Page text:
Whether as the result of COVID19, Brexit or political unrest, we’re certainly experiencing substantial societal disruption right now. Emotions are running high and brands, even if they don’t realise it, are walking a tightrope when it comes to their consumer communications.
The trouble is that although marketers tend to specialise in understanding and segmenting consumers by personality metrics and transactional data, they’re not always so well versed in anticipating and acting on situational context.
Way back in 1973, a landmark study from two Princeton psychologists demonstrated just how important, even seemingly ‘small’, contextual factors are in influencing behaviour. In the study, the primary determinant of participant behaviour was shown to be context (in this case, the time-pressures that people faced in their willingness to stop and help others) and not personality traits.
Writing on the study in recent years, professor of psychology, Glenn Geher, Ph.D reflected that we often think of personality driving behaviour but, “in reality, dispositional factors are relatively weak predictors of what we do – while situational factors, which often seem benign or inconsequential, play powerful roles in shaping our behaviors.” This has big implications for marketers.
Brands must tread carefully, especially now. What works well on one occasion can be disastrous if repeated in a different context, and things are certainly very different at the moment.
Rubbing Salt Into The Wound
For brands that fail to take situational context into account, the results can be disastrous. The aviation industry – and those it serves – have suffered amidst the global pandemic. Contentious decisions have been made that have put strains on business and consumer relationships. Recognising and acknowledging that strain is important in fostering authentic relationships, but unfortunately, all too rare.
Case in point; a leading airline recently cancelled the flights of my colleague and her family, which she had booked for them to go away on holiday. She was only offered vouchers to rebook flights at a later date, rather than a refund. This was no good, as her daughter was starting university. The opportunity had been missed.
For the family, the cancellation was a big deal and so too was the refusal of a refund. At the very least, the airline should have had some level of appreciation of the resulting frustration and sadness, and had provisions in place to account for such sensitivities in its future communications. Instead, it continued to target her with ‘great offers’ and its mainstream marketing. The result was effectively rubbing salt into the wound and straining the relationship further.
The point is that airlines may know where, when and how customers like to fly. They may be able to target according to that information. But if they don’t take important current day, contextual data into account they’re playing a dangerous game.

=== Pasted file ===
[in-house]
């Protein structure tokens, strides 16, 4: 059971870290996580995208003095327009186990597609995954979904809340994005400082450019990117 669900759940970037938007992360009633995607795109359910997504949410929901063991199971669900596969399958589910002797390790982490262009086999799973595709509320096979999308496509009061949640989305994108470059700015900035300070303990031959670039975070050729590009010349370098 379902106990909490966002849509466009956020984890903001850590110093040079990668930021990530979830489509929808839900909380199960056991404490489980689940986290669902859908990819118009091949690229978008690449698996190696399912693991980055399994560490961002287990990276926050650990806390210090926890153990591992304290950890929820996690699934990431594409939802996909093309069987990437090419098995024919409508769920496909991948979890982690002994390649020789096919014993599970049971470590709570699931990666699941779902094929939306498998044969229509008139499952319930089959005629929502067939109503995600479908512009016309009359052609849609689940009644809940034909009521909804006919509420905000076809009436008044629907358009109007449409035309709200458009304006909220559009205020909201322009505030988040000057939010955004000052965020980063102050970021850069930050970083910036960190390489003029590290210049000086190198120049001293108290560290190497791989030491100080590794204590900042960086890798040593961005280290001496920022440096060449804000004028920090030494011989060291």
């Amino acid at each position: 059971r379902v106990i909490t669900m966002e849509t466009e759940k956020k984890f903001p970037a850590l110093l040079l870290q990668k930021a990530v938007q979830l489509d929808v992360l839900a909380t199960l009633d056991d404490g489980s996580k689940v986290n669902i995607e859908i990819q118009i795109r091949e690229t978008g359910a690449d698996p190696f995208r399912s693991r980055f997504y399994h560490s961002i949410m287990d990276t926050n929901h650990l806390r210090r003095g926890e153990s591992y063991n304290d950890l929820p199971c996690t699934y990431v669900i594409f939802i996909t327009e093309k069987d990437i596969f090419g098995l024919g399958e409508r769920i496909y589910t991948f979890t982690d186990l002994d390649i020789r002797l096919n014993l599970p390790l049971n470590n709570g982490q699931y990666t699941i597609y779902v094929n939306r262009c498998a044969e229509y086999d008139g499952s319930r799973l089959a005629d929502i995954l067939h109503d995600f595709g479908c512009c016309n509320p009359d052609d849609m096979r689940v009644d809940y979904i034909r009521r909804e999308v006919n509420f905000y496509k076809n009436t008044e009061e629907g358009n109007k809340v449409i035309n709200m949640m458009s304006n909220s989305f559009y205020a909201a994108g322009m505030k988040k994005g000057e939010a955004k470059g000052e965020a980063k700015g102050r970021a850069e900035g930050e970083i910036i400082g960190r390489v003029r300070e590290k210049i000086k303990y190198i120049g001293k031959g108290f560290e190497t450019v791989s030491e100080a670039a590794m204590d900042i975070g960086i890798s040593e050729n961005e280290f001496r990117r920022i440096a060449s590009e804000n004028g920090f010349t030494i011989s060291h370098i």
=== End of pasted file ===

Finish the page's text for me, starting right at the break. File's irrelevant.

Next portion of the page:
Getting the context right is about understanding the detail. Morrisons Supermarkets is an example of a company that’s got it right recently, in my opinion. It noticed its food bank was being overwhelmed with the same products, such as pasta and bread. At a time when free school meals and the need for food banks was at the forefront of media coverage, they wanted to tackle the issue sensitively; not discouraging shoppers from gifting donations and addressing the issue in a helpful way. Given the pandemic, it also needed to take into account customer concerns about touching products before passing them on, through fear of spreading the virus. So Morrisons worked with local food banks to see what they needed, and compiled pre-bagged ‘Pick Up Packs’ for shoppers to purchase. It listened to local food banks, listened to its customers, facilitated support of a prominent cause and took onboard important situational factors, to solve the problem. By tweaking its approach, Morrison’s has been able to continue and improve its commitment to helping good causes.
Contextual insight has not been easy to obtain through traditional data gathering methods such as transaction data scraping and inference. It requires a different approach; it requires brands to ‘earn’ the data.
The future of data collection will rely on the emotions consumers are sharing – what they’re feeling, what their situations are, and how their experiences fit together. For that to happen, consumers must feel like what they’re receiving in return is worth it.
At 3radical, we help organisations earn data through Gamification, the application of game-design, behavioral economics, and motivational psychology in ‘non-game’ contexts. It provides a way of collecting data by engaging consumers through clear value exchange. People not only consent, but volunteer data in return for better experiences.
Gaining consented, direct data opens up a lot more opportunities to accurately determine context. Appropriately acted upon, the open and honest nature of the approach only strengthens authentic relationships.
It’s time to think of consumers as real people, with real, nuanced lives, rather than as just email addresses and segments. And with such seismic shifts happening to us and around us, what we knew about our customers when we started 2020, might be very different today.